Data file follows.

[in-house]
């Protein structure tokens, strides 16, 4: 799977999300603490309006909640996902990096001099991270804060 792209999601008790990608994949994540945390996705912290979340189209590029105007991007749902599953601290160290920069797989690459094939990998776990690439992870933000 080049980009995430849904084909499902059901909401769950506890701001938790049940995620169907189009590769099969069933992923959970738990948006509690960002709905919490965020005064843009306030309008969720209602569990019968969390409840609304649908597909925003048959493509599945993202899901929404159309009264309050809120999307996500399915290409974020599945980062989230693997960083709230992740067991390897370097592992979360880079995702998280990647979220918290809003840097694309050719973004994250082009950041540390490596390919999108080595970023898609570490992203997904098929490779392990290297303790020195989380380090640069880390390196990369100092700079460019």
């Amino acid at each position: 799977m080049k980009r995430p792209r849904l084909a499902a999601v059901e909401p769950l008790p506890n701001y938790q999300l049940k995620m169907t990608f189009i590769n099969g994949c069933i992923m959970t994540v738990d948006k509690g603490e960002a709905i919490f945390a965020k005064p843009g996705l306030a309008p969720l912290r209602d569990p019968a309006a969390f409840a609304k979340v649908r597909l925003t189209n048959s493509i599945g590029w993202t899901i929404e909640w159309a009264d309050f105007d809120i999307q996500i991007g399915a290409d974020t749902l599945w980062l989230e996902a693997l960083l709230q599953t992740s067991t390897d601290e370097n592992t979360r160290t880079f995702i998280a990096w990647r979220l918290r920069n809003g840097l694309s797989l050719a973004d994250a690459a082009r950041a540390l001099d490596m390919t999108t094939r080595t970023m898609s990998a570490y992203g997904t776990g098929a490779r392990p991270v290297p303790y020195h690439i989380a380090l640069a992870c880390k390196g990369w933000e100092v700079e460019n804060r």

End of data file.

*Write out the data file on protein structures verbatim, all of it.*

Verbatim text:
[in-house]
């Protein structure tokens, strides 16, 4: 799977999300603490309006909640996902990096001099991270804060 792209999601008790990608994949994540945390996705912290979340189209590029105007991007749902599953601290160290920069797989690459094939990998776990690439992870933000 080049980009995430849904084909499902059901909401769950506890701001938790049940995620169907189009590769099969069933992923959970738990948006509690960002709905919490965020005064843009306030309008969720209602569990019968969390409840609304649908597909925003048959493509599945993202899901929404159309009264309050809120999307996500399915290409974020599945980062989230693997960083709230992740067991390897370097592992979360880079995702998280990647979220918290809003840097694309050719973004994250082009950041540390490596390919999108080595970023898609570490992203997904098929490779392990290297303790020195989380380090640069880390390196990369100092700079460019």
């Amino acid at each position: 799977m080049k980009r995430p792209r849904l084909a499902a999601v059901e909401p769950l008790p506890n701001y938790q999300l049940k995620m169907t990608f189009i590769n099969g994949c069933i992923m959970t994540v738990d948006k509690g603490e960002a709905i919490f945390a965020k005064p843009g996705l306030a309008p969720l912290r209602d569990p019968a309006a969390f409840a609304k979340v649908r597909l925003t189209n048959s493509i599945g590029w993202t899901i929404e909640w159309a009264d309050f105007d809120i999307q996500i991007g399915a290409d974020t749902l599945w980062l989230e996902a693997l960083l709230q599953t992740s067991t390897d601290e370097n592992t979360r160290t880079f995702i998280a990096w990647r979220l918290r920069n809003g840097l694309s797989l050719a973004d994250a690459a082009r950041a540390l001099d490596m390919t999108t094939r080595t970023m898609s990998a570490y992203g997904t776990g098929a490779r392990p991270v290297p303790y020195h690439i989380a380090l640069a992870c880390k390196g990369w933000e100092v700079e460019n804060r």